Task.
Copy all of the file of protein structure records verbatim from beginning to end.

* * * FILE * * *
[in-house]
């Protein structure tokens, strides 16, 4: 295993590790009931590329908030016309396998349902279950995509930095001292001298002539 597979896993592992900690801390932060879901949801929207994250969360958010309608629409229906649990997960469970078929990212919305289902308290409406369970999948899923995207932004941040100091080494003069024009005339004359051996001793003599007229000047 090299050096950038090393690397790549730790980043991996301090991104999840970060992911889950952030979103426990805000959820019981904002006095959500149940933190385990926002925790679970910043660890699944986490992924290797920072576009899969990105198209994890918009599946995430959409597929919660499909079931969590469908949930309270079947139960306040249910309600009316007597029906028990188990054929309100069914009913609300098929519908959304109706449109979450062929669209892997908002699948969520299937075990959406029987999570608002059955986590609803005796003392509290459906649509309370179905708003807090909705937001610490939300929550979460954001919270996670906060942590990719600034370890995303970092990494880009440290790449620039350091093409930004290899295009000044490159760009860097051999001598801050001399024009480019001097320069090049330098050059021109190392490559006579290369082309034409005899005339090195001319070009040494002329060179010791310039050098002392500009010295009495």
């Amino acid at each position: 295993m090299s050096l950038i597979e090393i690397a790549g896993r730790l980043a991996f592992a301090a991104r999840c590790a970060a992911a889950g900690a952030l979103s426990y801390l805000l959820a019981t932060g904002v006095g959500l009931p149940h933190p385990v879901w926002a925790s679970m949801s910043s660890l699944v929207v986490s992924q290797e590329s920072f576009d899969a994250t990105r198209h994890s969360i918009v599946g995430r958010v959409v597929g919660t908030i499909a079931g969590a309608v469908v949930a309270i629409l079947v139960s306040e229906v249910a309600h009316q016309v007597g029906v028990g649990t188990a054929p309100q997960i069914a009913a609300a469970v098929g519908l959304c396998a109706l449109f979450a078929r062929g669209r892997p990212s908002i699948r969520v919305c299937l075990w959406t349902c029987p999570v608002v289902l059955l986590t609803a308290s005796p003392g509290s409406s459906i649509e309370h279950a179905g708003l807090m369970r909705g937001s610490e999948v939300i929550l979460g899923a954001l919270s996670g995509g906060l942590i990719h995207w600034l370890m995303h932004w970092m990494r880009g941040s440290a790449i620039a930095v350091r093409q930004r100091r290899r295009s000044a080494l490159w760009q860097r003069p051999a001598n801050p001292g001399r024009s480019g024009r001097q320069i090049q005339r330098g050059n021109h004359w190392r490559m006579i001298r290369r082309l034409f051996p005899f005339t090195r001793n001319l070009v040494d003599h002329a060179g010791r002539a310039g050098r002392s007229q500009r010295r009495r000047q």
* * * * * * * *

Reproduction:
[in-house]
């Protein structure tokens, strides 16, 4: 295993590790009931590329908030016309396998349902279950995509930095001292001298002539 597979896993592992900690801390932060879901949801929207994250969360958010309608629409229906649990997960469970078929990212919305289902308290409406369970999948899923995207932004941040100091080494003069024009005339004359051996001793003599007229000047 090299050096950038090393690397790549730790980043991996301090991104999840970060992911889950952030979103426990805000959820019981904002006095959500149940933190385990926002925790679970910043660890699944986490992924290797920072576009899969990105198209994890918009599946995430959409597929919660499909079931969590469908949930309270079947139960306040249910309600009316007597029906028990188990054929309100069914009913609300098929519908959304109706449109979450062929669209892997908002699948969520299937075990959406029987999570608002059955986590609803005796003392509290459906649509309370179905708003807090909705937001610490939300929550979460954001919270996670906060942590990719600034370890995303970092990494880009440290790449620039350091093409930004290899295009000044490159760009860097051999001598801050001399024009480019001097320069090049330098050059021109190392490559006579290369082309034409005899005339090195001319070009040494002329060179010791310039050098002392500009010295009495």
């Amino acid at each position: 295993m090299s050096l950038i597979e090393i690397a790549g896993r730790l980043a991996f592992a301090a991104r999840c590790a970060a992911a889950g900690a952030l979103s426990y801390l805000l959820a019981t932060g904002v006095g959500l009931p149940h933190p385990v879901w926002a925790s679970m949801s910043s660890l699944v929207v986490s992924q290797e590329s920072f576009d899969a994250t990105r198209h994890s969360i918009v599946g995430r958010v959409v597929g919660t908030i499909a079931g969590a309608v469908v949930a309270i629409l079947v139960s306040e229906v249910a309600h009316q016309v007597g029906v028990g649990t188990a054929p309100q997960i069914a009913a609300a469970v098929g519908l959304c396998a109706l449109f979450a078929r062929g669209r892997p990212s908002i699948r969520v919305c299937l075990w959406t349902c029987p999570v608002v289902l059955l986590t609803a308290s005796p003392g509290s409406s459906i649509e309370h279950a179905g708003l807090m369970r909705g937001s610490e999948v939300i929550l979460g899923a954001l919270s996670g995509g906060l942590i990719h995207w600034l370890m995303h932004w970092m990494r880009g941040s440290a790449i620039a930095v350091r093409q930004r100091r290899r295009s000044a080494l490159w760009q860097r003069p051999a001598n801050p001292g001399r024009s480019g024009r001097q320069i090049q005339r330098g050059n021109h004359w190392r490559m006579i001298r290369r082309l034409f051996p005899f005339t090195r001793n001319l070009v040494d003599h002329a060179g010791r002539a310039g050098r002392s007229q500009r010295r009495r000047q």